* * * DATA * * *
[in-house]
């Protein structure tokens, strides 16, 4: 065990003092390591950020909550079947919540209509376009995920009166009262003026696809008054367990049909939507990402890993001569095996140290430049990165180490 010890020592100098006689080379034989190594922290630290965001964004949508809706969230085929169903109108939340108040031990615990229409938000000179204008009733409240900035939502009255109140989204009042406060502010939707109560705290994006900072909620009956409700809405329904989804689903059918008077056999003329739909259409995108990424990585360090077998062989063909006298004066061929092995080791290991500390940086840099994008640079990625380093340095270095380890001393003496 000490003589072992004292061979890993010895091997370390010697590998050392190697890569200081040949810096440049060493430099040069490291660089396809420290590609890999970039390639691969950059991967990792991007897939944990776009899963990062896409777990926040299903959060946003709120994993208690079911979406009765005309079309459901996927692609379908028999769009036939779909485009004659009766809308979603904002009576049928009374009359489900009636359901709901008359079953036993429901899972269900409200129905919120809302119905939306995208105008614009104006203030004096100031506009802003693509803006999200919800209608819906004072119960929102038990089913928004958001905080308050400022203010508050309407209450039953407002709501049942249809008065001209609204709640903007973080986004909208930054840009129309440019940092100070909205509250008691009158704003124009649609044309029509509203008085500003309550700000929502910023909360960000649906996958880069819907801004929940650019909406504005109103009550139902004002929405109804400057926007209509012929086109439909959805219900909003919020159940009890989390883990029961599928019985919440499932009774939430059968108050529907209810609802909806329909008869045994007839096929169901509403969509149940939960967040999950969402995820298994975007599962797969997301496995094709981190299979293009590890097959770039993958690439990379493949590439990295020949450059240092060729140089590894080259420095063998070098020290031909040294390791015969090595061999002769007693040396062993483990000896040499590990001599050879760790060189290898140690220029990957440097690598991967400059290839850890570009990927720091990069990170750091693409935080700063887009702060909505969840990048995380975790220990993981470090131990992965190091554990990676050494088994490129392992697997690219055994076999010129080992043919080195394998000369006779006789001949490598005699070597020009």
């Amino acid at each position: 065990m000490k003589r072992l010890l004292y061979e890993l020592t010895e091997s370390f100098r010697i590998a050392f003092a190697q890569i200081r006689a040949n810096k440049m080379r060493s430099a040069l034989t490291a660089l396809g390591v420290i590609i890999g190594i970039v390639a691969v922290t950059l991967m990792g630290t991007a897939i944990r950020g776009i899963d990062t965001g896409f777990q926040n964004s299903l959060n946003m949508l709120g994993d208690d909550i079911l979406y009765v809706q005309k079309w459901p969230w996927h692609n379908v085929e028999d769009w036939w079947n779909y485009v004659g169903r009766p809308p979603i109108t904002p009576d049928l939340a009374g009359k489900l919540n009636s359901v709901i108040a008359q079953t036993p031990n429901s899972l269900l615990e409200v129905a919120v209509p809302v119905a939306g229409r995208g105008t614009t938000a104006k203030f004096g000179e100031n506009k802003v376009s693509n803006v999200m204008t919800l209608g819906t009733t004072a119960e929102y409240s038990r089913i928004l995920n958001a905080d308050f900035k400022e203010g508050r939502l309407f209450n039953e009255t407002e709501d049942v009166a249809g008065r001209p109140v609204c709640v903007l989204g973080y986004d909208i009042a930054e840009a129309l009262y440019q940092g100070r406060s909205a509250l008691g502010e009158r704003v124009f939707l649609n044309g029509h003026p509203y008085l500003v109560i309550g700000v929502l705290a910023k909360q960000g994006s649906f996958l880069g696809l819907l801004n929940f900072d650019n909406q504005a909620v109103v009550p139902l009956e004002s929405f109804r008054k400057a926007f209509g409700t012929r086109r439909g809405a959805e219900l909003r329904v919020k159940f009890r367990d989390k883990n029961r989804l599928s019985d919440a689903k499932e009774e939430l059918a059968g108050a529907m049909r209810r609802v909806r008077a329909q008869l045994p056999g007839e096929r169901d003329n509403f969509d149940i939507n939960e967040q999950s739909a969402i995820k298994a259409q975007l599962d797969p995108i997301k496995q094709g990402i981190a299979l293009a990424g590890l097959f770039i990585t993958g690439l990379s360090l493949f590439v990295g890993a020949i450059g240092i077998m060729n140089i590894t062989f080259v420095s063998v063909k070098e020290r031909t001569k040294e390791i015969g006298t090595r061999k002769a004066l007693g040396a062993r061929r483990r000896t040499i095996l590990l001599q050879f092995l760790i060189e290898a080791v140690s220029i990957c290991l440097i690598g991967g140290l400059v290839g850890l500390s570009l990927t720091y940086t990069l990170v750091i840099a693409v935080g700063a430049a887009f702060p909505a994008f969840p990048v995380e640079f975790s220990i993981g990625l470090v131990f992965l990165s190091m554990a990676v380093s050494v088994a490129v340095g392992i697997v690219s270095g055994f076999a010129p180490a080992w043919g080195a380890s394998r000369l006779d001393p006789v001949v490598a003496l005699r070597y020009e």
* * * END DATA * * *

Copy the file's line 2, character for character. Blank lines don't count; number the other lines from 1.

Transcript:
């Protein structure tokens, strides 16, 4: 065990003092390591950020909550079947919540209509376009995920009166009262003026696809008054367990049909939507990402890993001569095996140290430049990165180490 010890020592100098006689080379034989190594922290630290965001964004949508809706969230085929169903109108939340108040031990615990229409938000000179204008009733409240900035939502009255109140989204009042406060502010939707109560705290994006900072909620009956409700809405329904989804689903059918008077056999003329739909259409995108990424990585360090077998062989063909006298004066061929092995080791290991500390940086840099994008640079990625380093340095270095380890001393003496 000490003589072992004292061979890993010895091997370390010697590998050392190697890569200081040949810096440049060493430099040069490291660089396809420290590609890999970039390639691969950059991967990792991007897939944990776009899963990062896409777990926040299903959060946003709120994993208690079911979406009765005309079309459901996927692609379908028999769009036939779909485009004659009766809308979603904002009576049928009374009359489900009636359901709901008359079953036993429901899972269900409200129905919120809302119905939306995208105008614009104006203030004096100031506009802003693509803006999200919800209608819906004072119960929102038990089913928004958001905080308050400022203010508050309407209450039953407002709501049942249809008065001209609204709640903007973080986004909208930054840009129309440019940092100070909205509250008691009158704003124009649609044309029509509203008085500003309550700000929502910023909360960000649906996958880069819907801004929940650019909406504005109103009550139902004002929405109804400057926007209509012929086109439909959805219900909003919020159940009890989390883990029961599928019985919440499932009774939430059968108050529907209810609802909806329909008869045994007839096929169901509403969509149940939960967040999950969402995820298994975007599962797969997301496995094709981190299979293009590890097959770039993958690439990379493949590439990295020949450059240092060729140089590894080259420095063998070098020290031909040294390791015969090595061999002769007693040396062993483990000896040499590990001599050879760790060189290898140690220029990957440097690598991967400059290839850890570009990927720091990069990170750091693409935080700063887009702060909505969840990048995380975790220990993981470090131990992965190091554990990676050494088994490129392992697997690219055994076999010129080992043919080195394998000369006779006789001949490598005699070597020009």